“He called the light day, and the darkness night. So evening came, and morning came; it was the first day.” — Genesis 1:5, REB
When God creates the universe in Genesis 1, He begins by bringing forth light. We tend to understand light as being positive. God is light (1 John 1:5), Jesus is the Light of the World (John 8:12), and we are called to be children of the light (1 Thessalonians 5:5). We get it: light is good.
But life isn’t all light and sunshine.
There is darkness in this world, both physically and in a spiritual sense. We experience pain, suffering, violence, and oppression. People starve, fall ill, are attacked, make mistakes, and leave us too soon every day.
Darkness is often portrayed in Scripture and religion as the enemy. It is the sign of evil, ignorance, and suffering. Yet all God makes in Genesis 1 is called “very good,” and in the initial verses God doesn’t eliminate darkness.
Darkness is kept, named, and maintained as an ever-present aspect of reality. As such, it is part of God’s “very good” creation. We may not like it, it may hurt, but it’s also how we are aware of light.
When a light is turned on, shadows immediately emerge. This is a law of life. What we know as “good” and “evil” are only definable in the context of each other. Both are necessary for wisdom in life.
Sitting in silent worship last night, I looked at my candle and asked for Christ to teach me wisdom. What I received was a message I have needed for a long time.
You see, I hated my darkness. I have a past, and though I’ve accepted that it happened, I hadn’t accepted that the person I am today doesn’t deserve to constantly be punished for that past… until last night.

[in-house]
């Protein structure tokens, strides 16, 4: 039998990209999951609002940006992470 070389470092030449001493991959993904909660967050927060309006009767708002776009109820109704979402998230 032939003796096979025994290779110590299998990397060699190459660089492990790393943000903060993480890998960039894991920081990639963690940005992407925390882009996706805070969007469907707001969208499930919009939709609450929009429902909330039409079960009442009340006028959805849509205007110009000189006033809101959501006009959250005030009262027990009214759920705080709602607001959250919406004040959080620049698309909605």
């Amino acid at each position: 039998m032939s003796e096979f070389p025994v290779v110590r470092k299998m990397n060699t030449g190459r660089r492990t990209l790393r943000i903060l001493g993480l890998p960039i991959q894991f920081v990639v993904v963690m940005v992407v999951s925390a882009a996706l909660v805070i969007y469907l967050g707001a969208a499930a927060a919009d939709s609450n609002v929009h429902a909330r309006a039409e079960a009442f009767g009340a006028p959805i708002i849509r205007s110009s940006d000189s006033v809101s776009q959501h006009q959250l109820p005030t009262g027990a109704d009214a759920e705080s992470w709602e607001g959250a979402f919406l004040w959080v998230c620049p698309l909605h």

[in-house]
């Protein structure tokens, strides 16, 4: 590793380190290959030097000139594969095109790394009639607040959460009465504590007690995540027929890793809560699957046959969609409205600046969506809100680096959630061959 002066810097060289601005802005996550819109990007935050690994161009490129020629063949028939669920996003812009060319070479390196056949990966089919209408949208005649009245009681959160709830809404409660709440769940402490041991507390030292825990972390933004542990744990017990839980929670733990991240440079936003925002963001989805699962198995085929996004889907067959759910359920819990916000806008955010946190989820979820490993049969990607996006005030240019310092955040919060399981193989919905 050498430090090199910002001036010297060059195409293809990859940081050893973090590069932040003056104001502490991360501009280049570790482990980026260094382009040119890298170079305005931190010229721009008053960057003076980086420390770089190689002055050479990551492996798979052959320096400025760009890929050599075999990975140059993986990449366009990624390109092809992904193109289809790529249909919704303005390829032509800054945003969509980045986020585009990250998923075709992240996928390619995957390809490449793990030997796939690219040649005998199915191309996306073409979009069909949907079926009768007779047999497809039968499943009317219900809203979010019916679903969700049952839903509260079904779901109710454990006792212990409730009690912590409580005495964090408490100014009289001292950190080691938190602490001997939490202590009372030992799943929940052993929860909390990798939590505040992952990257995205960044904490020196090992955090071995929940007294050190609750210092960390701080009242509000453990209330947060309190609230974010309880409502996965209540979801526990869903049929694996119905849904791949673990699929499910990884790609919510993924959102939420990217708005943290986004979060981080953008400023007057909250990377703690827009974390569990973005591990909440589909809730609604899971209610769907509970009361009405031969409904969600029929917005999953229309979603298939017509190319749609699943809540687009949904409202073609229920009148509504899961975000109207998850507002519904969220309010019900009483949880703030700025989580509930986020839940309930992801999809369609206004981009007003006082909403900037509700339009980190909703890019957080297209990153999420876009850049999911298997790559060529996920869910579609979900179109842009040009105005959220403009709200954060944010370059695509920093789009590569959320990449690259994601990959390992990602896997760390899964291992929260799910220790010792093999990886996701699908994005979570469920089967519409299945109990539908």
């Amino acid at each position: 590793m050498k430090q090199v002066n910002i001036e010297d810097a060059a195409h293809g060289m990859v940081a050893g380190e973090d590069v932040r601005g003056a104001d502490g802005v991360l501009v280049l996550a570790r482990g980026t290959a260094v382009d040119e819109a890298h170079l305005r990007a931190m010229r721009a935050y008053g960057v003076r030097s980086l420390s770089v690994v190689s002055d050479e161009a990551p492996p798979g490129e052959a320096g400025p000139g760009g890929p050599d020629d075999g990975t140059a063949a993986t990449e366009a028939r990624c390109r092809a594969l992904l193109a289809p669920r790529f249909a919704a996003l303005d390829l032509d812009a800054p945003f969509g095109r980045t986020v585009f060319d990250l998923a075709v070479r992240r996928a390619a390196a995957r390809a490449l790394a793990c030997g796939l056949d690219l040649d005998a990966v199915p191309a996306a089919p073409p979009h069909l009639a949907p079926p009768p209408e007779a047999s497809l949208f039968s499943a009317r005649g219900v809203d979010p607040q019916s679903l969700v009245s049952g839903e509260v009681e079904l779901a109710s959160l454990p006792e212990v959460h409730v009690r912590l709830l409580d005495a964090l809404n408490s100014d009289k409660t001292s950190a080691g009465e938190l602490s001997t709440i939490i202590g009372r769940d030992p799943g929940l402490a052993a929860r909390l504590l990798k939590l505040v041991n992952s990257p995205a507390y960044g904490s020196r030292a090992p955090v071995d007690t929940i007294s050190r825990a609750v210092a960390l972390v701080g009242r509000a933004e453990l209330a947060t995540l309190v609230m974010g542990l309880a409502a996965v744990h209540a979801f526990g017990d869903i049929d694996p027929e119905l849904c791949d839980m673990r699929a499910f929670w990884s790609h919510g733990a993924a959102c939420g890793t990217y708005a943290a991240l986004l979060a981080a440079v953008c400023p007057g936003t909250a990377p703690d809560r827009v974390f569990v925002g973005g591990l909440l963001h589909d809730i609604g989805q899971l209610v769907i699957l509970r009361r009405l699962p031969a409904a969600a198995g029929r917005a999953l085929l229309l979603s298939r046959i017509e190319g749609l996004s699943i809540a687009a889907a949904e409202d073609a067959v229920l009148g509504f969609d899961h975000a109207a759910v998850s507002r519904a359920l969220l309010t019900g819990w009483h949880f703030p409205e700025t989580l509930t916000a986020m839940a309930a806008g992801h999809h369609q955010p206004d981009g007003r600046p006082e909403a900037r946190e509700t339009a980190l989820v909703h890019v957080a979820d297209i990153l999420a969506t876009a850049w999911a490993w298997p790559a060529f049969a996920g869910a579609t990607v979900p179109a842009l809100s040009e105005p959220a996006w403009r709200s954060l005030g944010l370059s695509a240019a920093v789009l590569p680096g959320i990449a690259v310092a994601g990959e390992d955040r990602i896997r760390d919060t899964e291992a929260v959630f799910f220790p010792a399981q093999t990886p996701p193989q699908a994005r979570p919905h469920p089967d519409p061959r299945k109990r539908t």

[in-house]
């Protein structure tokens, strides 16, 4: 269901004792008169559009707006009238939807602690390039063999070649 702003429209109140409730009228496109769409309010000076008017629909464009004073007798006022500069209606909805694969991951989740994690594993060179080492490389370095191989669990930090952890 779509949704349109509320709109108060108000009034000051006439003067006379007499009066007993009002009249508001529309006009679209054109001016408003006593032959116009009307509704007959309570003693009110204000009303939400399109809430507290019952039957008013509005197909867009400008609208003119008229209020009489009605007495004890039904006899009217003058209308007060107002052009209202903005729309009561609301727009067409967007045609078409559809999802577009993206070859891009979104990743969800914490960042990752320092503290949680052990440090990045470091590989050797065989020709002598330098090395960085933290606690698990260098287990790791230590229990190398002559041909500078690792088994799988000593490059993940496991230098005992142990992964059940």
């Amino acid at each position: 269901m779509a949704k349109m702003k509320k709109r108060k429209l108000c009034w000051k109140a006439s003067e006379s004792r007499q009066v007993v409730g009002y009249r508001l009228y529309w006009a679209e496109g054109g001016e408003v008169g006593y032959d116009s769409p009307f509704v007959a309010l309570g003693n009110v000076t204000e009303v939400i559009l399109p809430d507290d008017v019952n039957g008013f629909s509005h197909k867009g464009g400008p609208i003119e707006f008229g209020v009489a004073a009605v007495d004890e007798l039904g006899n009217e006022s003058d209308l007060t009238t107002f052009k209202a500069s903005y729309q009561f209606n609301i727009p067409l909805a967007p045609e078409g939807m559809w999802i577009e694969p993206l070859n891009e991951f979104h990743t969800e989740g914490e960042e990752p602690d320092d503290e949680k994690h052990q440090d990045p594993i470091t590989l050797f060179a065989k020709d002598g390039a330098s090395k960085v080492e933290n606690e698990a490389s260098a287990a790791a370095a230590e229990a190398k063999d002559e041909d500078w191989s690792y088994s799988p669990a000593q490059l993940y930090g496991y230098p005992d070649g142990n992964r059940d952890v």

What came to me was, “You cannot be the better man you are now if the worse man had never been.”
Have I made mistakes? YES! But paying for those and learning from them has led me to a place in which I am proud of the person I am now. I am not perfect by any means, but I am learning to love myself, and my love for others is enhanced because of it.
This couldn’t be the case if not for my darkness. The same is true for you and for all of humanity. Our darkest moments help highlight (and even produce) our greatest ones. Does this mean we strive to promote evil so that good may come? Of course not!
Rather, this message should serve as a reminder that where darkness is, light is close at hand. By the same token, where there is light, shadows fall. Therefore, we should neither be hopeless or complacent, but ever watchful for what God is calling us to.
Peace be with you!